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Click model 2 example

Here we implement the same model as in click model 1 but with shared variables. There are a number of reasons why one might want to use shared variables including memory problems, parallelisation, and more control over the schedule which might be necessary if there are convergence problems. Infer.NET provides a SharedVariable class and a Model class which ensure that the correct messages get marshalled between the different models. This model is available as Model2 in the example code. It mirrors the Model1 code except for the following:

  • SharedVariable objects are created in place of Variable objects for all variables that we want to infer; these are initialised with the priors.
  • Model code must be changed to refer to the instance of the SharedVariable for the current chunk.
  • The data is divided into identically sized chunks.
  • We explicitly loop over chunks, and do inference on each chunk. We need to loop over all chunks several times, checking marginals between each pass to test for convergence.
  • For each chunk, we use SharedVariable and Model class methods to obtain the variables for each submodel, and to perform inference on these variables, respectively.

Let's look at each of these in turn.

Creating the shared variables

There is a concept called Model that takes care of tedious plumbing needed for sharing information between models. The SharedVariable class is a convenient wrapper class used to specify the variables that are shared between the models.  First, we create an instance of the model. Simultaneously, we also specify the variables that are shared across all the models. For more detailed description check out this link on shared variables.

Model model = new Model(numChunks);
SharedVariable<double> scoreMean = SharedVariable<double>.Random(priorScoreMean).Named("scoreMean");
SharedVariable<double> scorePrec = SharedVariable<double>.Random(priorScorePrec).Named("scorePrec");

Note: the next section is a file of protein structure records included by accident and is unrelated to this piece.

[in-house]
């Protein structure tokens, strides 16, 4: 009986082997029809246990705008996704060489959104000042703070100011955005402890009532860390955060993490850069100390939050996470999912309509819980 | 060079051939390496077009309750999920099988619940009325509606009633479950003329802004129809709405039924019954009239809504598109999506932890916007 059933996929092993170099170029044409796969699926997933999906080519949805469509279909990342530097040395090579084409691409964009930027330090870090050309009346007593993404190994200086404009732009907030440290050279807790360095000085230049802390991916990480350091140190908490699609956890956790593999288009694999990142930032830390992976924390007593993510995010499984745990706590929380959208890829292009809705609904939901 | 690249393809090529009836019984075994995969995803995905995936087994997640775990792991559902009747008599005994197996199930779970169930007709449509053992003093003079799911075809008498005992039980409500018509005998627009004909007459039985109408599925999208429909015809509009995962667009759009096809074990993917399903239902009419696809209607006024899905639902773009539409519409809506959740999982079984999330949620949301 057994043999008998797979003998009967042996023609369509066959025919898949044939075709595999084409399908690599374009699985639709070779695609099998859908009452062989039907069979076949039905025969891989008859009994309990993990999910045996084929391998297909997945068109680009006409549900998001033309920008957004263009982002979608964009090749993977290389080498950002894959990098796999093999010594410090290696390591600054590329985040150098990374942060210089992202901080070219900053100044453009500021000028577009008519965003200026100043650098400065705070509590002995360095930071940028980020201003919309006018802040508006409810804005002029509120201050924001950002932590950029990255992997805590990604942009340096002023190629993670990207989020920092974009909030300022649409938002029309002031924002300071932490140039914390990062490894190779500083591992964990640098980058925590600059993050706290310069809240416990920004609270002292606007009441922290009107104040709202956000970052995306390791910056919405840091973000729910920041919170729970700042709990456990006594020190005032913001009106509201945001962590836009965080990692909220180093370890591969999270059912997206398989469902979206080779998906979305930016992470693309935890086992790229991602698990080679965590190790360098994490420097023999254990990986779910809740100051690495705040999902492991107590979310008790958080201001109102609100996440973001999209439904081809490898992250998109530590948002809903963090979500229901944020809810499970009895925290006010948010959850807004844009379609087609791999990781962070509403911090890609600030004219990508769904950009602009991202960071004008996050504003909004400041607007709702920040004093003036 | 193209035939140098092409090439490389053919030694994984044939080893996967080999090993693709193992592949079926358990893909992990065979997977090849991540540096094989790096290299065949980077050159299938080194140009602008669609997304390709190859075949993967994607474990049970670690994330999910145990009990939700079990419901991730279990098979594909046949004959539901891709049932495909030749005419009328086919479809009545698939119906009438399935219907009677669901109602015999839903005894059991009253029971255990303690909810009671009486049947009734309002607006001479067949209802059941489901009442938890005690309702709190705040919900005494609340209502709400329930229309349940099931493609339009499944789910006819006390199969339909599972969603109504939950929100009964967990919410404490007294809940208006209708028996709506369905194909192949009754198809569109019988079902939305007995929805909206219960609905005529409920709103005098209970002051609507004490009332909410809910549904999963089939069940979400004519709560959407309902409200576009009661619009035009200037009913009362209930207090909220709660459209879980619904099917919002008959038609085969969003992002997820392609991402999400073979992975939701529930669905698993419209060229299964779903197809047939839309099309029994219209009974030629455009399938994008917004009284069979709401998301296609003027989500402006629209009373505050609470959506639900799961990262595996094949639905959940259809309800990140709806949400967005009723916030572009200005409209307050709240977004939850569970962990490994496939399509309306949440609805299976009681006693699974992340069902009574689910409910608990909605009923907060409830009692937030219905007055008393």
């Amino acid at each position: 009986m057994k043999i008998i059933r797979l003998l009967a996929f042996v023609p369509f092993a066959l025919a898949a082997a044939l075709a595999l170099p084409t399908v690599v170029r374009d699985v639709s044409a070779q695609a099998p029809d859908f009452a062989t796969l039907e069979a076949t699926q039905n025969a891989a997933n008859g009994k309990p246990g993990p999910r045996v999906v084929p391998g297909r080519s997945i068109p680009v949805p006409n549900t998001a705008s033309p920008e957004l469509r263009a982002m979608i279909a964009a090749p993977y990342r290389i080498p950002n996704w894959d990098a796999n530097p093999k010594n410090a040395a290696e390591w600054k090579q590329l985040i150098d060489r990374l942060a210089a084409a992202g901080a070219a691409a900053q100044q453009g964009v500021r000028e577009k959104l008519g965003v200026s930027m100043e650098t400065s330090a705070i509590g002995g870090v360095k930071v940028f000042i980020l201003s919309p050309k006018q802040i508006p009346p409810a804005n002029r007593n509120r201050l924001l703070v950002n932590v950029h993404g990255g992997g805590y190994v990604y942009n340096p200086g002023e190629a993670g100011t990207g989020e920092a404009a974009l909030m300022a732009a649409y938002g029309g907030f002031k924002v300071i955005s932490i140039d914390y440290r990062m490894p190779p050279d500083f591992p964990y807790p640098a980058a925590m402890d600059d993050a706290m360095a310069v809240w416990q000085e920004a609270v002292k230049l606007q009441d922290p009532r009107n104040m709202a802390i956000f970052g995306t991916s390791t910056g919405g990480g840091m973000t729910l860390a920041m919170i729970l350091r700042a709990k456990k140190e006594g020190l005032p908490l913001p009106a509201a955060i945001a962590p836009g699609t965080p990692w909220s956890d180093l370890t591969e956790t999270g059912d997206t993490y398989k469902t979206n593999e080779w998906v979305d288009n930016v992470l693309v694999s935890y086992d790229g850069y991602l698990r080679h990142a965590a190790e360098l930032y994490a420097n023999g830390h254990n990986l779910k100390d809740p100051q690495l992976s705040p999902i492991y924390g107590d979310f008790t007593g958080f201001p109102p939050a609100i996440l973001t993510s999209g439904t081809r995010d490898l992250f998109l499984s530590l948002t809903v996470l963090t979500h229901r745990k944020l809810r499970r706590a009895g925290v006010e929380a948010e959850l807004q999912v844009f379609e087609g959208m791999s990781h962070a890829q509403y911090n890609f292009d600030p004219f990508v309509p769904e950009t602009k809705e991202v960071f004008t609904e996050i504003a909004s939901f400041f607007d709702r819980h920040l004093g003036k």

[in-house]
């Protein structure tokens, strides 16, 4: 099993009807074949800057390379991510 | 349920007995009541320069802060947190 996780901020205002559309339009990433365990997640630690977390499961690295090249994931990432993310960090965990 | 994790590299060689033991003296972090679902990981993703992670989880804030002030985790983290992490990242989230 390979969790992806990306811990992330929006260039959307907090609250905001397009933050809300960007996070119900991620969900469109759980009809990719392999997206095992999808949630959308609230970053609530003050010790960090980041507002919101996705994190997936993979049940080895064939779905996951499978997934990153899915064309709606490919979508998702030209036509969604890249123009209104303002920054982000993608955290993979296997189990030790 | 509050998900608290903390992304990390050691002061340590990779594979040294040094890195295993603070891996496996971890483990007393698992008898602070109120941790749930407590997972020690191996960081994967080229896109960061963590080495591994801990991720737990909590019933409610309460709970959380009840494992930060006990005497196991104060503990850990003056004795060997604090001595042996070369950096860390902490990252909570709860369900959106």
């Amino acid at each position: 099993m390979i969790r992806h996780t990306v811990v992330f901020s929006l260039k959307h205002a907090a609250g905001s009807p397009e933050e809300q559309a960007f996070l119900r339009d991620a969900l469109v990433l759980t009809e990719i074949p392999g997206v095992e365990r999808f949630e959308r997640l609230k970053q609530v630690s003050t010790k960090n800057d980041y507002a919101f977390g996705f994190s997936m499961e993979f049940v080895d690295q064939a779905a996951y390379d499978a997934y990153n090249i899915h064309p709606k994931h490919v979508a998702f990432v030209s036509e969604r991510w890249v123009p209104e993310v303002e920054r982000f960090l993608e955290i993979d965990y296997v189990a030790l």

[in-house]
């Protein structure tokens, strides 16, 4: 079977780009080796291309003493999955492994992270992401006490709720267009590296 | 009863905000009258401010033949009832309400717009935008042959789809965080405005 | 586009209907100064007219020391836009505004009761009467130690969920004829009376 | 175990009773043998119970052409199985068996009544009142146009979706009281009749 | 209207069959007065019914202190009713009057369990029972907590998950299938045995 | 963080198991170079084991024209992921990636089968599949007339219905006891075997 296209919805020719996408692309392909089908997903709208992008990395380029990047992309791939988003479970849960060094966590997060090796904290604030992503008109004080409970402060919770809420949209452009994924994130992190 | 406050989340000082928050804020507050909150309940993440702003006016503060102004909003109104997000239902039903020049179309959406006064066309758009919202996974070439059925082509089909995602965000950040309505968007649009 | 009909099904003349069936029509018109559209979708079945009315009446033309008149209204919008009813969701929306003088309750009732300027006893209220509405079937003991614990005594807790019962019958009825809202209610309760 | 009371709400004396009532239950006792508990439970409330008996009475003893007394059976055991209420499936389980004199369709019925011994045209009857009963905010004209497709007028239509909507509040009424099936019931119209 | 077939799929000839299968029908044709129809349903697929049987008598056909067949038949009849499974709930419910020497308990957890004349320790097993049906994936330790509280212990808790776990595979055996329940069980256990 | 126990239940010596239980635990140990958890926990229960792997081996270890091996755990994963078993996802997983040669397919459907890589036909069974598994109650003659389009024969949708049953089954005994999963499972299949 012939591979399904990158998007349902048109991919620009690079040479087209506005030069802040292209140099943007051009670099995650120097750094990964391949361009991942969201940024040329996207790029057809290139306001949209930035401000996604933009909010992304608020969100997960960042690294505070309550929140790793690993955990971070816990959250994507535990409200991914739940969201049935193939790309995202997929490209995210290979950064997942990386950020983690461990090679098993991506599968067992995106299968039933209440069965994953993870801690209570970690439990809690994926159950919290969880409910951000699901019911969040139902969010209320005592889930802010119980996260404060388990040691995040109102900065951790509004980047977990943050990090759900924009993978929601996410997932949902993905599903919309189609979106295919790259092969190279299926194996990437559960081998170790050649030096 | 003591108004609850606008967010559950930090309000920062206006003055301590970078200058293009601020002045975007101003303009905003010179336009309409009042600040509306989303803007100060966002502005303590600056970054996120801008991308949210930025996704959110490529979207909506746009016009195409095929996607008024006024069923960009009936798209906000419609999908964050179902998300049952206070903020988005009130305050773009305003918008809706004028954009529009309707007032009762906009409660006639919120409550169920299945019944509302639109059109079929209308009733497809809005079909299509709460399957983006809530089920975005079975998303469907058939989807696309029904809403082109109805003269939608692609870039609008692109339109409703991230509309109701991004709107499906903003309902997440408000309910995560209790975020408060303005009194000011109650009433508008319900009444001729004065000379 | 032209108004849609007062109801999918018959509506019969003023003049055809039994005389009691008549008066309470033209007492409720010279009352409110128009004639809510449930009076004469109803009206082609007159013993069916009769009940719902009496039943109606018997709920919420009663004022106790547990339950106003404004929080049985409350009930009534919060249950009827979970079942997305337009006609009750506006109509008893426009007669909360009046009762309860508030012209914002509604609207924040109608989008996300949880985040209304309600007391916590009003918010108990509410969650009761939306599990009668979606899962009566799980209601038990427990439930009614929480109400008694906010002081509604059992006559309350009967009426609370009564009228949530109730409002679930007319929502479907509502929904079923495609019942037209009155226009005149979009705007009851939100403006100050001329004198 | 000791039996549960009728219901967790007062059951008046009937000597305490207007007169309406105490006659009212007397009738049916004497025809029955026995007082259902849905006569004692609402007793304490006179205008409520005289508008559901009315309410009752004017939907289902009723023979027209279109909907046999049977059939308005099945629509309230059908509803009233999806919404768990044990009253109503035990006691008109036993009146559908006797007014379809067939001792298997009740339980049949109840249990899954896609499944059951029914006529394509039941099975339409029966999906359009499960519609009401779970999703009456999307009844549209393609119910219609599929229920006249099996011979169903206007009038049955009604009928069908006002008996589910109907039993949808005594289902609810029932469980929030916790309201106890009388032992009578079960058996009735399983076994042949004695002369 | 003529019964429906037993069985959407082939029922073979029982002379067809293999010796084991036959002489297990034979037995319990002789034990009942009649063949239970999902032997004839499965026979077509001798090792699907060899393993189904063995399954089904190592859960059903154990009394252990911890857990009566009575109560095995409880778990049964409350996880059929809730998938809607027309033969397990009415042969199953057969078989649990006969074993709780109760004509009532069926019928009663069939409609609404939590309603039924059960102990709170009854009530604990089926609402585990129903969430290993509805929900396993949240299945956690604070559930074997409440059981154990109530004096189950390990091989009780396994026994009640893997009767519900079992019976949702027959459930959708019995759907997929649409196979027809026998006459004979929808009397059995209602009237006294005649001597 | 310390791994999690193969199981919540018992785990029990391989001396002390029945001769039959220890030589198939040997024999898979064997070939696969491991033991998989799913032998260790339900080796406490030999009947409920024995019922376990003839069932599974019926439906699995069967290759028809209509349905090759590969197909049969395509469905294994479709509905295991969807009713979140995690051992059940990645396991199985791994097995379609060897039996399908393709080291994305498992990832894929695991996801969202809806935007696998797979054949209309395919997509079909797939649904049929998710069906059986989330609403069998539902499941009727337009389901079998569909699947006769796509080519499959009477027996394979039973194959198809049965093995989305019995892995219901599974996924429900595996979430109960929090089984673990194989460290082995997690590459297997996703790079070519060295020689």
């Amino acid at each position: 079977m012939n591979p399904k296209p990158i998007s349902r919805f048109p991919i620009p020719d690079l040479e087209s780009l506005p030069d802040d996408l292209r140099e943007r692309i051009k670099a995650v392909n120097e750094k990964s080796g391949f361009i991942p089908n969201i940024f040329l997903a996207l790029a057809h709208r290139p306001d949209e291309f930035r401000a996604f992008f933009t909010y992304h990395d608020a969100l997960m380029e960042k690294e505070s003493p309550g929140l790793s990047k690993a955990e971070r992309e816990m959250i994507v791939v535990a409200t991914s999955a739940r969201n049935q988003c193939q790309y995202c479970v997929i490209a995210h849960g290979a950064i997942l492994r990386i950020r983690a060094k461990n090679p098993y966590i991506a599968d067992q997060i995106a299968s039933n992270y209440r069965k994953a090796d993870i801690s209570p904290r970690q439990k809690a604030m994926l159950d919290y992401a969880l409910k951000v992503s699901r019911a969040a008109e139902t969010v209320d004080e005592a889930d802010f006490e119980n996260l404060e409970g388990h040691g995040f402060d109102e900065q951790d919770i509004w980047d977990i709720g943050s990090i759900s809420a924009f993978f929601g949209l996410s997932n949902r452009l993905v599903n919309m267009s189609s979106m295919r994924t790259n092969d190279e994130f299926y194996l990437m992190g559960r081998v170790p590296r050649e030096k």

SharedVariable<double> judgePrec = SharedVariable<double>.Random(priorJudgePrec).Named("judgePrec");
SharedVariable<double> clickPrec = SharedVariable<double>.Random(priorClickPrec).Named("clickPrec");
SharedVariable<double>[] thresholds = new SharedVariable<double>[numThresholds];
for (int t = 0; t < numThresholds; t++) {
  thresholds[t] = SharedVariable<double>.Random(priorThresholds[t]).Named("threshold" + t);

Changes in the model code

Changes are needed in the model code to take care of the fact that scoreMean etc. are no longer Variables. These changes just require referring to the GetCopyFor method of the SharedVariable instance:

scores[r] = Variable<double>.GaussianFromMeanAndPrecision(
    scoreMean.GetCopyFor(model), scorePrec.GetCopyFor(model)).ForEach(r);
scoresJ[r] = Variable<double>.GaussianFromMeanAndPrecision(
    scores[r], judgePrec.GetCopyFor(model));
scoresC[r] = Variable<double>.GaussianFromMeanAndPrecision(
    scores[r], clickPrec.GetCopyFor(model));

    scoresJ[r], thresholds[i].GetCopyFor(model), thresholds[i + 1].GetCopyFor(model));

Dividing the data into chunks

A method is provided for this example (i.e. not part of Infer.NET) which divides the data into chunks and returns an array of arrays of arrays of Gaussians. The first index of this triply-indexed array is the chunk index, the second is the label index, and the third is the query/document index:

Gaussian[][][] allObs = getClickObservations(numLabels,chunkSize,labels,clicks,exams);
int numChunks = allObs.Length;

When a given chunk, index c, is processed, the numberOfObservations and observationDistrib parameters must be set according to the corresonding data:

for (int i = 0; i < numLabels; i++)
    numberOfObservations[i].ObservedValue = allObs[c][i].Length;
    observationDistribs[i].ObservedValue = allObs[c][i];

Looping over chunks, and convergence

We do several passes over the chunks.  We can infer all the variables jointly by using InferShared method of Model class. After each full pass the marginals of key shared variables are tested against the marginals of the previous pass in order to determine convergence:

for (int pass = 0; pass < maxPasses; pass++)
    prevMargScoreMean = marginals.marginalScoreMean;
    prevMargJudgePrec = marginals.marginalJudgePrec;
    prevMargClickPrec = marginals.marginalClickPrec;
    for (int c = 0; c < numChunks; c++)
        // set values

        // perform inference

// Retrieve marginals

        marginals.marginalScoreMean = scoreMean.Marginal<Gaussian>();
        marginals.marginalScorePrec = scorePrec.Marginal(Gamma);
        marginals.marginalJudgePrec = judgePrec.Marginal(Gamma);
        marginals.marginalClickPrec = clickPrec.Marginal(Gamma);

        // Test for convergence
if (marginals.marginalScoreMean.MaxDiff(prevMargScoreMean) < convergenceThresh &&
            marginals.marginalJudgePrec.MaxDiff(prevMargJudgePrec) < convergenceThresh &&
            marginals.marginalClickPrec.MaxDiff(prevMargClickPrec) < convergenceThresh)

Running Model 2

We can run model 2 using the same prediction model as for model 1. We present the data in chunks of 200; the inference converges after 4 passes, and gets identical results (up to some small numeric tolerance) with model 1.

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